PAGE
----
Technology has provided us with a level of financial freedom no generation has previously held. Digital transactions allow us to move our money as we please, and we can pay for many things from the comfort of our desks at home.
While the digitalization of finance has reduced incidents of scary crimes like theft, robbery, and muggings, criminals have adapted. These days, the theft of money is primarily digital.
There are two pieces of good news:
For now, however, criminals are still actively extracting money from unsuspecting victims through identity theft. If you want to avoid theft of your financial information and ultimately your money, you need to bolster your online security.
To help you protect your property, in this article we will cover:
Ensuring your online transactions are secured requires a few steps.
You should refrain from conducting online transactions from a network or website that is not secured. Public Wi-Fi networks are often the worst when it comes to safety. But even using your local café’s Wi-Fi can expose you to unnecessary risks.
You need to consider who else is using the network. Cybercriminals prowl about shared networks looking for an opportunity to attack.
If you must use public or shared, unsecured Wi-Fi, use a VPN. A VPN adds security to an online transaction when it’s being conducted on an unsecured network.
Likewise, you should refrain from conducting financial transactions on websites that aren’t secured. If their URL is not secure, your information is at risk. You should look for:
These are the 2 signs that the website is secured and you can (relatively) safely complete a secure transaction.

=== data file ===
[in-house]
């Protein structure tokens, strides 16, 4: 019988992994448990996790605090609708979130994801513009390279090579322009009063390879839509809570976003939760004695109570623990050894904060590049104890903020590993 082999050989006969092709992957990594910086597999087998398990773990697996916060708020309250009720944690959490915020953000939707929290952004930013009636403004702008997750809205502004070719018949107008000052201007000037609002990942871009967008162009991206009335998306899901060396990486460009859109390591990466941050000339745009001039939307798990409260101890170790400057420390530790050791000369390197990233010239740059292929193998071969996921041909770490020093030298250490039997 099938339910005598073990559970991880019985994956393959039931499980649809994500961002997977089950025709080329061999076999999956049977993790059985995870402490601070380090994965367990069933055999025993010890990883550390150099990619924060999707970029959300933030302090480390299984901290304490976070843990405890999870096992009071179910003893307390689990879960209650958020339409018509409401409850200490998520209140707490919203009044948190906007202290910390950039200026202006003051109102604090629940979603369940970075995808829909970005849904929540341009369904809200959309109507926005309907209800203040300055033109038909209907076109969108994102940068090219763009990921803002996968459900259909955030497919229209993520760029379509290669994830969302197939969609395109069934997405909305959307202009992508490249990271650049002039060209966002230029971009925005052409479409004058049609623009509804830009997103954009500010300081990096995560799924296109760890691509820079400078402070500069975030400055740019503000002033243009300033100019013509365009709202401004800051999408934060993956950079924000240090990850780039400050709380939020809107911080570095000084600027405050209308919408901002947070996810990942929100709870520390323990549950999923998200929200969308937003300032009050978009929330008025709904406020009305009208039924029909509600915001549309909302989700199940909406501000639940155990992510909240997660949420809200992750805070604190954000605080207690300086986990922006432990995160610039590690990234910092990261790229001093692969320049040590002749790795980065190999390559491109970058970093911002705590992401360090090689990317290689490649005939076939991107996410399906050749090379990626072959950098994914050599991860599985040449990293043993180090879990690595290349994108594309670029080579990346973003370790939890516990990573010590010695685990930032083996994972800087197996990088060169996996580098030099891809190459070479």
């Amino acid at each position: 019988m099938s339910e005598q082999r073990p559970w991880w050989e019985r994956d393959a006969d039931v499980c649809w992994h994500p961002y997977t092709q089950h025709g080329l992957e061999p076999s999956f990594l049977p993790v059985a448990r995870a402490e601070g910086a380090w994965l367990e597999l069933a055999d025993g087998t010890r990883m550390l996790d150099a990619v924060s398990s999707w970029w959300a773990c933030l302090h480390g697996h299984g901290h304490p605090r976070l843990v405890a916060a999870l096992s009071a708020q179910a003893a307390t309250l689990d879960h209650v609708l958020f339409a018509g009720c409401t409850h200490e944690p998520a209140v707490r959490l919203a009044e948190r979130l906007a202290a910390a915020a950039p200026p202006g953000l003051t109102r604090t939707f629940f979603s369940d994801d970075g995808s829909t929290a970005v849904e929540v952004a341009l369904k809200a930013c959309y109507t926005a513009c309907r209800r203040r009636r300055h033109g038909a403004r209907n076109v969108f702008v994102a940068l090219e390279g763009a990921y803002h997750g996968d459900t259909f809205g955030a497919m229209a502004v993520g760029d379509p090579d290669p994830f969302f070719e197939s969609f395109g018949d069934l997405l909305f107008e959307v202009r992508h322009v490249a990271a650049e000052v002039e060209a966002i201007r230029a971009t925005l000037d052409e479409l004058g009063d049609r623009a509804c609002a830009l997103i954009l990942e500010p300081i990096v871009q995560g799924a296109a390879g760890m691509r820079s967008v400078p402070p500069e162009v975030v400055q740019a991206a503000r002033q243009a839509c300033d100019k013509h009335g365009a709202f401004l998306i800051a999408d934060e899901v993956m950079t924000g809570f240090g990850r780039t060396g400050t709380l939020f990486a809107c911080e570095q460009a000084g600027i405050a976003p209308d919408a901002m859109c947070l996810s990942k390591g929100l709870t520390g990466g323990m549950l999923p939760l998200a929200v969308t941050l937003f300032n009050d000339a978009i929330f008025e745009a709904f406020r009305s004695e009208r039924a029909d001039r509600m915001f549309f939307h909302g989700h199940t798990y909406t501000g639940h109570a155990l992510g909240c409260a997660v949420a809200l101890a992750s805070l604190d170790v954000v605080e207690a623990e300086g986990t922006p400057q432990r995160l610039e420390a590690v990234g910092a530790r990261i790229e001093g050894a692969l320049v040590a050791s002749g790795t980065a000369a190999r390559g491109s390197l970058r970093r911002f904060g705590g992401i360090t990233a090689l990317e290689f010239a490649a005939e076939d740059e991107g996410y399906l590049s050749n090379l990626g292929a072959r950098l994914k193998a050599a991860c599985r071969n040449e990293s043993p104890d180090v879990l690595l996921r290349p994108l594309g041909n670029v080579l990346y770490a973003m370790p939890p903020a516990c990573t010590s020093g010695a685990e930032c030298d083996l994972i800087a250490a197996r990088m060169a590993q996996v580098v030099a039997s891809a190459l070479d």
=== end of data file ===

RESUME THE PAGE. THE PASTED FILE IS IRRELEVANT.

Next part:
Reputable sites normally offer clear disclosures on how they protect users’ data. In this context, “data” can very well mean credit card numbers or banking data. You can read their statements and decide for yourself if you’re comfortable trusting them with your information.
Data encryption is a strong sign of good security on websites and mobile applications.
Fraudulent charges to a credit card can be charged back. The same cannot be said of debit cards/checking accounts. A cybercriminal who gets a hold of your banking information can wipe your accounts clean.
Using a credit card for online transactions, particularly with new merchants, is a much safer option.
You can password protect online files, and you should definitely do so with financial statements and other files.
Adobe walks you through the process for their PDFs here.
Encrypting your PDFs and other files with passwords can help you protect your information. A lack of security on such files can lead to cybercriminals accessing sensitive banking information.
Email plays an important part in many peoples’ financial lives. Money transfer services and banks often use email to facilitate transactions and share financial information.
You can secure your email by:
We’ve covered how you can encrypt financial files. But you can go a step further and add end-to-end encryption for all financial messages.
The only way to send money online safely is to ensure your privacy through a mix of:
Fortunately, most banks have started to take their customers’ security quite seriously. However, the weak points for your own security can pop up in different places. These places can be:
In our other articles, we’ve also covered some ways you can detect fraud. Namely, checking your credit reports for transactions you never authorized can help you catch instances of theft.
Online banking services employ a wide range of security measures, including:
When put together, the online banking industry employs the most advanced cybersecurity money can buy. Few institutions, such as militaries, go further.
Keeping your personal financial information secure requires a combination of diligence and common sense. By employing the best practices, which we’ve covered in this article, you stand a much better chance of avoiding potential fraud.
February 1, 2023
January 31, 2023
January 28, 2023